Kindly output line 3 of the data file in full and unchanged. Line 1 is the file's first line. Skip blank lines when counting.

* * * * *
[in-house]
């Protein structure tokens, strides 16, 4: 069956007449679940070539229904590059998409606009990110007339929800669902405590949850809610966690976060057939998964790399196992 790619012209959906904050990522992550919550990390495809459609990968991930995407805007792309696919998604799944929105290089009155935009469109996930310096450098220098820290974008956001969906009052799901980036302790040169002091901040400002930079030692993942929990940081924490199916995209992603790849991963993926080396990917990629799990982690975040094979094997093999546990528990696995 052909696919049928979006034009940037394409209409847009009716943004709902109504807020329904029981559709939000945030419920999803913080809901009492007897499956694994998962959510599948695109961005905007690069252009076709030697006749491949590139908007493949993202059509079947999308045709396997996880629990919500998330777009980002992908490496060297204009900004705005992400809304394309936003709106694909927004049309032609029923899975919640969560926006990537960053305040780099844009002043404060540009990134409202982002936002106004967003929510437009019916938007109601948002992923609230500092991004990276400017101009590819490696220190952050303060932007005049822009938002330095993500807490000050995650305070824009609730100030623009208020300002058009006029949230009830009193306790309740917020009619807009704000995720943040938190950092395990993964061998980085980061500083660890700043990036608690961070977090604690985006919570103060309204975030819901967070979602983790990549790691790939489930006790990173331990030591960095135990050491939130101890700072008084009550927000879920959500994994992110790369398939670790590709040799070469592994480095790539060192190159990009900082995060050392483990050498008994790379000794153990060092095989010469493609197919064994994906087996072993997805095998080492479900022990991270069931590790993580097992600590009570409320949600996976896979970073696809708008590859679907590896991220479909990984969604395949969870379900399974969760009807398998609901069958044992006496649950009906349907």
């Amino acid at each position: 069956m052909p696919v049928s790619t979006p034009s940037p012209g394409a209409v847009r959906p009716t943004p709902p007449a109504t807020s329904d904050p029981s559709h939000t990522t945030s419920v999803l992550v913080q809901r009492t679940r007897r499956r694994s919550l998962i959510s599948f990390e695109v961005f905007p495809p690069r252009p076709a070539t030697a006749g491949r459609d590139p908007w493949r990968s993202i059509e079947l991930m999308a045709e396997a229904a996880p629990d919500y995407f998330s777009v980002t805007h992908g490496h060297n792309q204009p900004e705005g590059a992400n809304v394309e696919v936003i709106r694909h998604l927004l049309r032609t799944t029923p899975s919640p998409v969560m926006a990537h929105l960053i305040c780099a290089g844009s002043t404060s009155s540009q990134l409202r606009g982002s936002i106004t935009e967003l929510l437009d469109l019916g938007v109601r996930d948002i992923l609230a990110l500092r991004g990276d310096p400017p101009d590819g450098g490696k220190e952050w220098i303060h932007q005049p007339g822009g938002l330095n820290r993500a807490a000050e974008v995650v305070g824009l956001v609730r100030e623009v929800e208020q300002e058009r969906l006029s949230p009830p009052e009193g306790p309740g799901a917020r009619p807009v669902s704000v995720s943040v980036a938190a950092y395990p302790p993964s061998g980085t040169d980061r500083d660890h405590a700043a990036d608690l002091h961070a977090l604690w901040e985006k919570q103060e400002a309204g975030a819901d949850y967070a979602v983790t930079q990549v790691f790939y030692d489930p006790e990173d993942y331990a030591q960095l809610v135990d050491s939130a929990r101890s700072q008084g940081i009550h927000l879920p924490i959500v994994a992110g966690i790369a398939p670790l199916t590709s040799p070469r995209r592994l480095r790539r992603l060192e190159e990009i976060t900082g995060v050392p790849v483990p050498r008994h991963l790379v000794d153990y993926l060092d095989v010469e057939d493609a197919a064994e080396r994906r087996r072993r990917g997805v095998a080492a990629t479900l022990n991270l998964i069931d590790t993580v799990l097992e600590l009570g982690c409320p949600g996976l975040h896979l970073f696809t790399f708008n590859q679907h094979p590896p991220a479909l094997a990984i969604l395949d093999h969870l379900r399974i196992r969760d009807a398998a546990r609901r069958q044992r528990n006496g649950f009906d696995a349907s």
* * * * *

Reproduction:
């Amino acid at each position: 069956m052909p696919v049928s790619t979006p034009s940037p012209g394409a209409v847009r959906p009716t943004p709902p007449a109504t807020s329904d904050p029981s559709h939000t990522t945030s419920v999803l992550v913080q809901r009492t679940r007897r499956r694994s919550l998962i959510s599948f990390e695109v961005f905007p495809p690069r252009p076709a070539t030697a006749g491949r459609d590139p908007w493949r990968s993202i059509e079947l991930m999308a045709e396997a229904a996880p629990d919500y995407f998330s777009v980002t805007h992908g490496h060297n792309q204009p900004e705005g590059a992400n809304v394309e696919v936003i709106r694909h998604l927004l049309r032609t799944t029923p899975s919640p998409v969560m926006a990537h929105l960053i305040c780099a290089g844009s002043t404060s009155s540009q990134l409202r606009g982002s936002i106004t935009e967003l929510l437009d469109l019916g938007v109601r996930d948002i992923l609230a990110l500092r991004g990276d310096p400017p101009d590819g450098g490696k220190e952050w220098i303060h932007q005049p007339g822009g938002l330095n820290r993500a807490a000050e974008v995650v305070g824009l956001v609730r100030e623009v929800e208020q300002e058009r969906l006029s949230p009830p009052e009193g306790p309740g799901a917020r009619p807009v669902s704000v995720s943040v980036a938190a950092y395990p302790p993964s061998g980085t040169d980061r500083d660890h405590a700043a990036d608690l002091h961070a977090l604690w901040e985006k919570q103060e400002a309204g975030a819901d949850y967070a979602v983790t930079q990549v790691f790939y030692d489930p006790e990173d993942y331990a030591q960095l809610v135990d050491s939130a929990r101890s700072q008084g940081i009550h927000l879920p924490i959500v994994a992110g966690i790369a398939p670790l199916t590709s040799p070469r995209r592994l480095r790539r992603l060192e190159e990009i976060t900082g995060v050392p790849v483990p050498r008994h991963l790379v000794d153990y993926l060092d095989v010469e057939d493609a197919a064994e080396r994906r087996r072993r990917g997805v095998a080492a990629t479900l022990n991270l998964i069931d590790t993580v799990l097992e600590l009570g982690c409320p949600g996976l975040h896979l970073f696809t790399f708008n590859q679907h094979p590896p991220a479909l094997a990984i969604l395949d093999h969870l379900r399974i196992r969760d009807a398998a546990r609901r069958q044992r528990n006496g649950f009906d696995a349907s």